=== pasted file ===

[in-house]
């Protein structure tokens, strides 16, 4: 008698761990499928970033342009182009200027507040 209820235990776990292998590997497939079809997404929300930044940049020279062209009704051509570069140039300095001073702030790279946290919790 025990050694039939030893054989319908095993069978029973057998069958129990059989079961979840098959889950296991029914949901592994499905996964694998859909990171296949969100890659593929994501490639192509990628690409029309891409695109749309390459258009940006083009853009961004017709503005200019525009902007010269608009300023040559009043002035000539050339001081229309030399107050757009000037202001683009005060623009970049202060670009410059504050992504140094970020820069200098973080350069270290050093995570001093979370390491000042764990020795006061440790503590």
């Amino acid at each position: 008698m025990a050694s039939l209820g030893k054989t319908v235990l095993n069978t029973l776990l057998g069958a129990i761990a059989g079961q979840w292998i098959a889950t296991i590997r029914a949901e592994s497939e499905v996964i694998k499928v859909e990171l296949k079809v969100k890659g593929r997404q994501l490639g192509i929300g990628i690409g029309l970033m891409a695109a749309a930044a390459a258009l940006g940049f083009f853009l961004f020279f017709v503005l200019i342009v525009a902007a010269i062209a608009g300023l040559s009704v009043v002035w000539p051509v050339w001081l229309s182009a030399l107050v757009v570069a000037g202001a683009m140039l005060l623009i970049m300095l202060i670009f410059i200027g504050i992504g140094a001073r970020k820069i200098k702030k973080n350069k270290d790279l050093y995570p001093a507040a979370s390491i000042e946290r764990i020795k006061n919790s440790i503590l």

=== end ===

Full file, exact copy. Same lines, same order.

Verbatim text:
[in-house]
């Protein structure tokens, strides 16, 4: 008698761990499928970033342009182009200027507040 209820235990776990292998590997497939079809997404929300930044940049020279062209009704051509570069140039300095001073702030790279946290919790 025990050694039939030893054989319908095993069978029973057998069958129990059989079961979840098959889950296991029914949901592994499905996964694998859909990171296949969100890659593929994501490639192509990628690409029309891409695109749309390459258009940006083009853009961004017709503005200019525009902007010269608009300023040559009043002035000539050339001081229309030399107050757009000037202001683009005060623009970049202060670009410059504050992504140094970020820069200098973080350069270290050093995570001093979370390491000042764990020795006061440790503590």
């Amino acid at each position: 008698m025990a050694s039939l209820g030893k054989t319908v235990l095993n069978t029973l776990l057998g069958a129990i761990a059989g079961q979840w292998i098959a889950t296991i590997r029914a949901e592994s497939e499905v996964i694998k499928v859909e990171l296949k079809v969100k890659g593929r997404q994501l490639g192509i929300g990628i690409g029309l970033m891409a695109a749309a930044a390459a258009l940006g940049f083009f853009l961004f020279f017709v503005l200019i342009v525009a902007a010269i062209a608009g300023l040559s009704v009043v002035w000539p051509v050339w001081l229309s182009a030399l107050v757009v570069a000037g202001a683009m140039l005060l623009i970049m300095l202060i670009f410059i200027g504050i992504g140094a001073r970020k820069i200098k702030k973080n350069k270290d790279l050093y995570p001093a507040a979370s390491i000042e946290r764990i020795k006061n919790s440790i503590l």